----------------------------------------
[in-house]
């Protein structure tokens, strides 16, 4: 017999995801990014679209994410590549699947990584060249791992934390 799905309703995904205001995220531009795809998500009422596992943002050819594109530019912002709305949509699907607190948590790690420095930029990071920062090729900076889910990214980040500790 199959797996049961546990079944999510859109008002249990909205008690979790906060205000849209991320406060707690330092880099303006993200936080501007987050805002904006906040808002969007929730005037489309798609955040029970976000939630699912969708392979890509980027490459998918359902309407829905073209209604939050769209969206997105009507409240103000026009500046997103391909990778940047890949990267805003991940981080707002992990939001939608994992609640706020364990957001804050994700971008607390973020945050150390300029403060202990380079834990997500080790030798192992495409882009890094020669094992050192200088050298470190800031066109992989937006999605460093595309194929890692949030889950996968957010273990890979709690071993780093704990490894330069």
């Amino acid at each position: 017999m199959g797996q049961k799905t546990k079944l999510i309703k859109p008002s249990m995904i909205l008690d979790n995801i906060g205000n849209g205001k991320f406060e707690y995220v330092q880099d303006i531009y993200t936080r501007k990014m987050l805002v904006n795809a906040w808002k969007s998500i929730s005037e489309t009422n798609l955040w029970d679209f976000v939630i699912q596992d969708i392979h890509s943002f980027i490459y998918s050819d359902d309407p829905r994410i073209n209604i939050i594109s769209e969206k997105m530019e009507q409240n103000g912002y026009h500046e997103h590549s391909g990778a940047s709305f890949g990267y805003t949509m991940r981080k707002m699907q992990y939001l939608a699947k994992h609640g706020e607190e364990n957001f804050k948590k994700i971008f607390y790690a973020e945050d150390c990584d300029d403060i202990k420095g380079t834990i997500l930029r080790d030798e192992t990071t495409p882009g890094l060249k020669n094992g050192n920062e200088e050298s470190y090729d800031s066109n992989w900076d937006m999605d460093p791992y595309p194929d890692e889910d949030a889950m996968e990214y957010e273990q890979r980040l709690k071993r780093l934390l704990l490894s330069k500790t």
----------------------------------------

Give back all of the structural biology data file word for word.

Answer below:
[in-house]
């Protein structure tokens, strides 16, 4: 017999995801990014679209994410590549699947990584060249791992934390 799905309703995904205001995220531009795809998500009422596992943002050819594109530019912002709305949509699907607190948590790690420095930029990071920062090729900076889910990214980040500790 199959797996049961546990079944999510859109008002249990909205008690979790906060205000849209991320406060707690330092880099303006993200936080501007987050805002904006906040808002969007929730005037489309798609955040029970976000939630699912969708392979890509980027490459998918359902309407829905073209209604939050769209969206997105009507409240103000026009500046997103391909990778940047890949990267805003991940981080707002992990939001939608994992609640706020364990957001804050994700971008607390973020945050150390300029403060202990380079834990997500080790030798192992495409882009890094020669094992050192200088050298470190800031066109992989937006999605460093595309194929890692949030889950996968957010273990890979709690071993780093704990490894330069």
């Amino acid at each position: 017999m199959g797996q049961k799905t546990k079944l999510i309703k859109p008002s249990m995904i909205l008690d979790n995801i906060g205000n849209g205001k991320f406060e707690y995220v330092q880099d303006i531009y993200t936080r501007k990014m987050l805002v904006n795809a906040w808002k969007s998500i929730s005037e489309t009422n798609l955040w029970d679209f976000v939630i699912q596992d969708i392979h890509s943002f980027i490459y998918s050819d359902d309407p829905r994410i073209n209604i939050i594109s769209e969206k997105m530019e009507q409240n103000g912002y026009h500046e997103h590549s391909g990778a940047s709305f890949g990267y805003t949509m991940r981080k707002m699907q992990y939001l939608a699947k994992h609640g706020e607190e364990n957001f804050k948590k994700i971008f607390y790690a973020e945050d150390c990584d300029d403060i202990k420095g380079t834990i997500l930029r080790d030798e192992t990071t495409p882009g890094l060249k020669n094992g050192n920062e200088e050298s470190y090729d800031s066109n992989w900076d937006m999605d460093p791992y595309p194929d890692e889910d949030a889950m996968e990214y957010e273990q890979r980040l709690k071993r780093l934390l704990l490894s330069k500790t």